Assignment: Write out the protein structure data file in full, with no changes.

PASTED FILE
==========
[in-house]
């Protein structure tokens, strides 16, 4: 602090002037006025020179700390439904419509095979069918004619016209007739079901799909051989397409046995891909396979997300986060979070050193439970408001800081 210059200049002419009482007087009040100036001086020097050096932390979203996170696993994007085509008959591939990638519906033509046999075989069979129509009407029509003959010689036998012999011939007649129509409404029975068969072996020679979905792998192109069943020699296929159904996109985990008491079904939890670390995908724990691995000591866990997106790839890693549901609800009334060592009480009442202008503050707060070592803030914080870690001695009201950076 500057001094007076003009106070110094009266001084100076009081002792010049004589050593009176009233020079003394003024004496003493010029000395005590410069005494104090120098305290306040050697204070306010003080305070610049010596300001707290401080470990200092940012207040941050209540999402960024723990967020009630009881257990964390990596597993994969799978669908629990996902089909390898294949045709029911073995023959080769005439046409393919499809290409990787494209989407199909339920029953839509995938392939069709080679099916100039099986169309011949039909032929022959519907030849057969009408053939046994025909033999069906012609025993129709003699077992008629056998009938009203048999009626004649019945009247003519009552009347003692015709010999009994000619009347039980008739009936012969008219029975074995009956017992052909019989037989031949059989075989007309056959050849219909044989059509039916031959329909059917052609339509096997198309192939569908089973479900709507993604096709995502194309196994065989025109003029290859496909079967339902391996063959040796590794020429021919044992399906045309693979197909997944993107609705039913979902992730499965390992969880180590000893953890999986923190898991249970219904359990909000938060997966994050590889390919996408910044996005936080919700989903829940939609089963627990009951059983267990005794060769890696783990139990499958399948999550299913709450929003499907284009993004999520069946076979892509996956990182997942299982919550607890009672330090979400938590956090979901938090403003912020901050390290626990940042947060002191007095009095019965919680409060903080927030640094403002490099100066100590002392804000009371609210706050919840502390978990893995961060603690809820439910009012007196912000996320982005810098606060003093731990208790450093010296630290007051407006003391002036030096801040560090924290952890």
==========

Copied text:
[in-house]
């Protein structure tokens, strides 16, 4: 602090002037006025020179700390439904419509095979069918004619016209007739079901799909051989397409046995891909396979997300986060979070050193439970408001800081 210059200049002419009482007087009040100036001086020097050096932390979203996170696993994007085509008959591939990638519906033509046999075989069979129509009407029509003959010689036998012999011939007649129509409404029975068969072996020679979905792998192109069943020699296929159904996109985990008491079904939890670390995908724990691995000591866990997106790839890693549901609800009334060592009480009442202008503050707060070592803030914080870690001695009201950076 500057001094007076003009106070110094009266001084100076009081002792010049004589050593009176009233020079003394003024004496003493010029000395005590410069005494104090120098305290306040050697204070306010003080305070610049010596300001707290401080470990200092940012207040941050209540999402960024723990967020009630009881257990964390990596597993994969799978669908629990996902089909390898294949045709029911073995023959080769005439046409393919499809290409990787494209989407199909339920029953839509995938392939069709080679099916100039099986169309011949039909032929022959519907030849057969009408053939046994025909033999069906012609025993129709003699077992008629056998009938009203048999009626004649019945009247003519009552009347003692015709010999009994000619009347039980008739009936012969008219029975074995009956017992052909019989037989031949059989075989007309056959050849219909044989059509039916031959329909059917052609339509096997198309192939569908089973479900709507993604096709995502194309196994065989025109003029290859496909079967339902391996063959040796590794020429021919044992399906045309693979197909997944993107609705039913979902992730499965390992969880180590000893953890999986923190898991249970219904359990909000938060997966994050590889390919996408910044996005936080919700989903829940939609089963627990009951059983267990005794060769890696783990139990499958399948999550299913709450929003499907284009993004999520069946076979892509996956990182997942299982919550607890009672330090979400938590956090979901938090403003912020901050390290626990940042947060002191007095009095019965919680409060903080927030640094403002490099100066100590002392804000009371609210706050919840502390978990893995961060603690809820439910009012007196912000996320982005810098606060003093731990208790450093010296630290007051407006003391002036030096801040560090924290952890």